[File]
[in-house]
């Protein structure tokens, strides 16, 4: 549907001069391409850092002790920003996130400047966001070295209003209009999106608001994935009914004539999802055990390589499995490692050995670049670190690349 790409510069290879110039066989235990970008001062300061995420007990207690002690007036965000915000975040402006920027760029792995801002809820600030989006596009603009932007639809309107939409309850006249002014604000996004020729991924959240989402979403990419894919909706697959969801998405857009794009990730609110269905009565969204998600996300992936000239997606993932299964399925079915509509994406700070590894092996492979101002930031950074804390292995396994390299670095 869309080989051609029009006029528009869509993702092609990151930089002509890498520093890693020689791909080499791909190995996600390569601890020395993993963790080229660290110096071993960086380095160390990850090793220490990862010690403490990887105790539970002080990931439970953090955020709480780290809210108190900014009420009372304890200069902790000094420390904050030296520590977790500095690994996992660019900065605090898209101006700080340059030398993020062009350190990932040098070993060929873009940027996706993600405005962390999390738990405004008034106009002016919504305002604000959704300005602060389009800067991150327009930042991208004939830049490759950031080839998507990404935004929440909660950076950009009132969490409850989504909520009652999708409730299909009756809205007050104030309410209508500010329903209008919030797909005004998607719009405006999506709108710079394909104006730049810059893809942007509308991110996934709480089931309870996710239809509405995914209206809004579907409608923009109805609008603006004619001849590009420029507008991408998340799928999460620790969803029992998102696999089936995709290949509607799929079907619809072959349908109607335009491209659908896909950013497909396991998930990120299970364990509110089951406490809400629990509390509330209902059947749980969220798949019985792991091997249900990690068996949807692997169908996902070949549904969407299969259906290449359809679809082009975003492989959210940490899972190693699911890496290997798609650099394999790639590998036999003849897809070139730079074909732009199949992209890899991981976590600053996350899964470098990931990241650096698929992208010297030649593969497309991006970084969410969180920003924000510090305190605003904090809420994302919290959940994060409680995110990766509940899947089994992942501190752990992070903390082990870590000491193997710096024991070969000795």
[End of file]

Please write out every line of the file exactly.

[in-house]
């Protein structure tokens, strides 16, 4: 549907001069391409850092002790920003996130400047966001070295209003209009999106608001994935009914004539999802055990390589499995490692050995670049670190690349 790409510069290879110039066989235990970008001062300061995420007990207690002690007036965000915000975040402006920027760029792995801002809820600030989006596009603009932007639809309107939409309850006249002014604000996004020729991924959240989402979403990419894919909706697959969801998405857009794009990730609110269905009565969204998600996300992936000239997606993932299964399925079915509509994406700070590894092996492979101002930031950074804390292995396994390299670095 869309080989051609029009006029528009869509993702092609990151930089002509890498520093890693020689791909080499791909190995996600390569601890020395993993963790080229660290110096071993960086380095160390990850090793220490990862010690403490990887105790539970002080990931439970953090955020709480780290809210108190900014009420009372304890200069902790000094420390904050030296520590977790500095690994996992660019900065605090898209101006700080340059030398993020062009350190990932040098070993060929873009940027996706993600405005962390999390738990405004008034106009002016919504305002604000959704300005602060389009800067991150327009930042991208004939830049490759950031080839998507990404935004929440909660950076950009009132969490409850989504909520009652999708409730299909009756809205007050104030309410209508500010329903209008919030797909005004998607719009405006999506709108710079394909104006730049810059893809942007509308991110996934709480089931309870996710239809509405995914209206809004579907409608923009109805609008603006004619001849590009420029507008991408998340799928999460620790969803029992998102696999089936995709290949509607799929079907619809072959349908109607335009491209659908896909950013497909396991998930990120299970364990509110089951406490809400629990509390509330209902059947749980969220798949019985792991091997249900990690068996949807692997169908996902070949549904969407299969259906290449359809679809082009975003492989959210940490899972190693699911890496290997798609650099394999790639590998036999003849897809070139730079074909732009199949992209890899991981976590600053996350899964470098990931990241650096698929992208010297030649593969497309991006970084969410969180920003924000510090305190605003904090809420994302919290959940994060409680995110990766509940899947089994992942501190752990992070903390082990870590000491193997710096024991070969000795």